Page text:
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    “I Forget a Lot of Things While I’m Studying”: Lead Poisoning Wreaks Havoc On Children’s Lives

    CountriesBangladesh“I Forget a Lot of Things While I’m Studying”:...
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    “I Forget a Lot of Things While I’m Studying”: Lead Poisoning Wreaks Havoc On Children’s Lives

    Facing irreparable damage to their health and development, up to 35 million children in Bangladesh have too high levels of lead in their blood, coming mainly from the illegal recycling of used lead acid batteries. Lead poisoning can cause irreparable harm to children’s brains and hamper their ability to develop fully.

    One night, dark, acrid smoke began rising from the bamboo jungle near Anik’s house in Kathgora. It was coming from an informal factory where workers were recycling lead-acid batteries by hand.

    The smoke soon became a constant feature of life in the village 15 kilometres northwest of Dhaka. In the morning, eight-year-old Anik would wake up to soot covering the leaves on the trees. He and his siblings would play near the site where labourers would be smelting lead recovered from battery cases in open furnaces.

    Then one day, the family’s cow died. It had been roaming and frothing at the mouth before it perished. Anik and his family began to realize that the battery recycling factory was polluting the air around them and causing lead poisoning.

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    “There was always black smoke coming from that place, which would make us sick,” Anik recalls.

    “I love football. I used to play over there. I stopped playing there after my mother and grandmother told me not to,” he says.

    When Anik’s blood was tested, it was found to have more than five times the normal level of lead in it.

    Clean-up tackles lead pollution

    Lead poisoning can have grave consequences for children and is particularly destructive to babies and children under the age of five. It can cause irreparable harm to children’s brains and hamper their ability to develop fully.

    The pollution in Kathgora caused an uproar among residents. After enduring the toxic fumes for over a year, the villagers eventually succeeded in forcing the recyclers to leave.

    Pure Earth, which works with UNICEF to prevent children’s exposure to lead, and the Bangladesh Department of Environment cleaned up the Kathgora smelting site with help from residents and local workers. Together they safely disposed of the battery waste that was left behind by the recyclers. They also dug up bamboo trees contaminated by acid that spilled into the ground and removed several inches of soil.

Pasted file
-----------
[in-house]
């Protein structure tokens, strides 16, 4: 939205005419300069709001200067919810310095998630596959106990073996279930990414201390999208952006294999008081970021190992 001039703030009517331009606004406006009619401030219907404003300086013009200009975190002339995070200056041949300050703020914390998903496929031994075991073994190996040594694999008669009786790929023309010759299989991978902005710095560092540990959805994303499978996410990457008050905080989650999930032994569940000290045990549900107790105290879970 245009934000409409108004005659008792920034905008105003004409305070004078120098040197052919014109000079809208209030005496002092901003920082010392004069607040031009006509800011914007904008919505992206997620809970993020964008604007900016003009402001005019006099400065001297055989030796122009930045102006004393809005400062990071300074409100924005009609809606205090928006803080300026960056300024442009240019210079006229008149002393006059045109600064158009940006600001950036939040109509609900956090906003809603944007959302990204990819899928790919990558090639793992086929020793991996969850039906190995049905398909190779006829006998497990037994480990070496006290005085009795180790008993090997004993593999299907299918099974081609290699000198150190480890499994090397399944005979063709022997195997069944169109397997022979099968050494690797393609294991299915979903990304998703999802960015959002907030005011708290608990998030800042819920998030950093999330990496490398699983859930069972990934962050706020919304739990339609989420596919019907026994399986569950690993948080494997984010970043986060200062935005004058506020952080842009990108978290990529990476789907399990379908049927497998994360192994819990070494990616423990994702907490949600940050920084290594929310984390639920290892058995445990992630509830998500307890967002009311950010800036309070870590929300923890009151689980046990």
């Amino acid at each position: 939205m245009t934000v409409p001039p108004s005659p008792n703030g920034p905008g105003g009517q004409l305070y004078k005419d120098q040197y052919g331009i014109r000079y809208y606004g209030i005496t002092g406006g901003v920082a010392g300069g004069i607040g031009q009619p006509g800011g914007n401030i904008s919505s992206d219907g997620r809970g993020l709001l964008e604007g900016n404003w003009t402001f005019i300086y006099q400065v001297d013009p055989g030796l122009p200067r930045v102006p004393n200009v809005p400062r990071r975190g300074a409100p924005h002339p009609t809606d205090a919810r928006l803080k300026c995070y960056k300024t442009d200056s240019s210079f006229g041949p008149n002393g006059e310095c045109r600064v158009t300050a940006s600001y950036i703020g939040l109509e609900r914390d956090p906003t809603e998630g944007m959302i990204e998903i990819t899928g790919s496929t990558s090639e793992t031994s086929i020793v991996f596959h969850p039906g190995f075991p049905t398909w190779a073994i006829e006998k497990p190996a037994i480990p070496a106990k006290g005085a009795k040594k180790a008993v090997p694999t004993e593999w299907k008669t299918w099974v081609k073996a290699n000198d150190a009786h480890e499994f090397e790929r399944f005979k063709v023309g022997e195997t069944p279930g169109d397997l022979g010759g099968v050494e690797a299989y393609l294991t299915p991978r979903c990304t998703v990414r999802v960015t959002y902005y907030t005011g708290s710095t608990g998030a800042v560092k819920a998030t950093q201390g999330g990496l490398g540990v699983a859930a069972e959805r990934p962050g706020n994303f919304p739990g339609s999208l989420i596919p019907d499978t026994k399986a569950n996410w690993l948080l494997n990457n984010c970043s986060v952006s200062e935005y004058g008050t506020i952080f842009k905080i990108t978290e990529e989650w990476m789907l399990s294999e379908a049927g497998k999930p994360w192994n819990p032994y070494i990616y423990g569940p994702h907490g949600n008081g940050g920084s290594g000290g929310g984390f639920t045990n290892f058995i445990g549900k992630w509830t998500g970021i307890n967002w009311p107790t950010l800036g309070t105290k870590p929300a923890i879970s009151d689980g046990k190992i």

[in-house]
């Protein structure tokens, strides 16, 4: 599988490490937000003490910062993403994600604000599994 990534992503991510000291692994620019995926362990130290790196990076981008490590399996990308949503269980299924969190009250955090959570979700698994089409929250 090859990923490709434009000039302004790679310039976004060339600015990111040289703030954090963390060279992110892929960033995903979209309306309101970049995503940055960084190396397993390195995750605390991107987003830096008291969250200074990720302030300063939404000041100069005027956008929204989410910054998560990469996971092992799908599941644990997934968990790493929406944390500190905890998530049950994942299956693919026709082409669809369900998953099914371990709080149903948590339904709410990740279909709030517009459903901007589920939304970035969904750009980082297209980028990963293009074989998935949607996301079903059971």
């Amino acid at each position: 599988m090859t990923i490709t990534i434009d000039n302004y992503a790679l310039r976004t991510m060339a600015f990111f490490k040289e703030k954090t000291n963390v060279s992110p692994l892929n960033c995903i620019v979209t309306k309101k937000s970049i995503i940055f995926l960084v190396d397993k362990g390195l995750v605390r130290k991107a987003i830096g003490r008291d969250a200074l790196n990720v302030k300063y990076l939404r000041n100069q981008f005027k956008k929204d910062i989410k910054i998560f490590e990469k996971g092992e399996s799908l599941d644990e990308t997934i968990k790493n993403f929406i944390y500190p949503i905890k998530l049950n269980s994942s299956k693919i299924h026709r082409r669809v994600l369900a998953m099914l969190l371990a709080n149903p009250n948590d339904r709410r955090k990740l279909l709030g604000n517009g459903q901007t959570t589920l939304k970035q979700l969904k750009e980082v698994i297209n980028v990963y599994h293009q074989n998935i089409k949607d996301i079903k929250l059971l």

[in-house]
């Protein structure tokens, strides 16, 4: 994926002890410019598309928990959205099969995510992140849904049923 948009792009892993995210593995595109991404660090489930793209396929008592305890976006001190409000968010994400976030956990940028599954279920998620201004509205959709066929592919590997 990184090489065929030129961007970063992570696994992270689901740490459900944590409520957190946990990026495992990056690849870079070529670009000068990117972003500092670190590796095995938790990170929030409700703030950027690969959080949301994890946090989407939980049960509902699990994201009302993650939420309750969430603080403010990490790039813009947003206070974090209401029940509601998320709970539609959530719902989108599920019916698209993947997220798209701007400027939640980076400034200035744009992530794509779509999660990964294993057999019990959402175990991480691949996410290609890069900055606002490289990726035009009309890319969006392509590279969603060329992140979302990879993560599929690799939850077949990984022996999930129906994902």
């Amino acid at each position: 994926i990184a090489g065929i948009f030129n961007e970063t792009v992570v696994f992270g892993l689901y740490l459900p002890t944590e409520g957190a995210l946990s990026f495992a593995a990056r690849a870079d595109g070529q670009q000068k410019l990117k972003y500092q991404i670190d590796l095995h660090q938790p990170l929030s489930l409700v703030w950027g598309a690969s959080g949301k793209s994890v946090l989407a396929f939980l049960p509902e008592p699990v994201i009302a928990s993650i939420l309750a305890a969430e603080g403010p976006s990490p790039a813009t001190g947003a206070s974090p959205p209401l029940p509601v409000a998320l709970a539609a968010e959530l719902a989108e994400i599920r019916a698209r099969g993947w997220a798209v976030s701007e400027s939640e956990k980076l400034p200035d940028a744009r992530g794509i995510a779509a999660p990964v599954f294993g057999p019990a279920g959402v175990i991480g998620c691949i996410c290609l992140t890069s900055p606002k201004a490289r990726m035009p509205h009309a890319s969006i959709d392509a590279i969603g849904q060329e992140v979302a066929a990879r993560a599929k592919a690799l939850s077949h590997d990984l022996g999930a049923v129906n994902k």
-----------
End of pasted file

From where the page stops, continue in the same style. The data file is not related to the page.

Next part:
“Now this is clean land. There is no contamination, no lead pollution here,” says Mohammad Lutful Kabir, Field Investigator from Pure Earth.

    About 18 months after the clean-up operation was completed, children’s blood lead levels had dropped by an average of 9.1 μg/dL – a 42 per cent reduction.

    Millions of children affected

    According to the first global report of its kind by UNICEF and Pure Earth, up to 800 million children around the world have blood lead levels at or above five micrograms per decilitre (µg/dL), the level at which action is required. Nearly half of these children live in South Asia.

    In Bangladesh alone, it is estimated that 35 million children have blood lead levels that are too high. According to the Institute of Health Metrics Evaluation, Bangladesh has the world’s fourth-highest rate of death due to lead exposure.

    Illegal recycling of used lead acid batteries close to homestead areas is often responsible for lead exposure. High concentrations of lead have also been found in spices, for example in lead chromate, which is used to enhance the colour and weight of turmeric.

    Lasting consequences

    Moderate to high levels of exposure can cause children to suffer from headaches, abdominal pain, dullness, loss of memory, poor attention, loss of appetite, or constipation. Lead poisoning can also affect neurological processes and the central nervous system, which may result in agitation or lethargy.

    Even though the recyclers have left Kathgora, Anik is still coping with the after-effects of lead poisoning.

    “I forget a lot of things while I’m studying,” he says.

    His mother, Sharmin Akter, is thankful that the source of her son’s lead poisoning has gone, but she remains concerned about his health.

    “Now Anik is a bit better, but the lead doesn’t just go away. He has memory problems,” she says.

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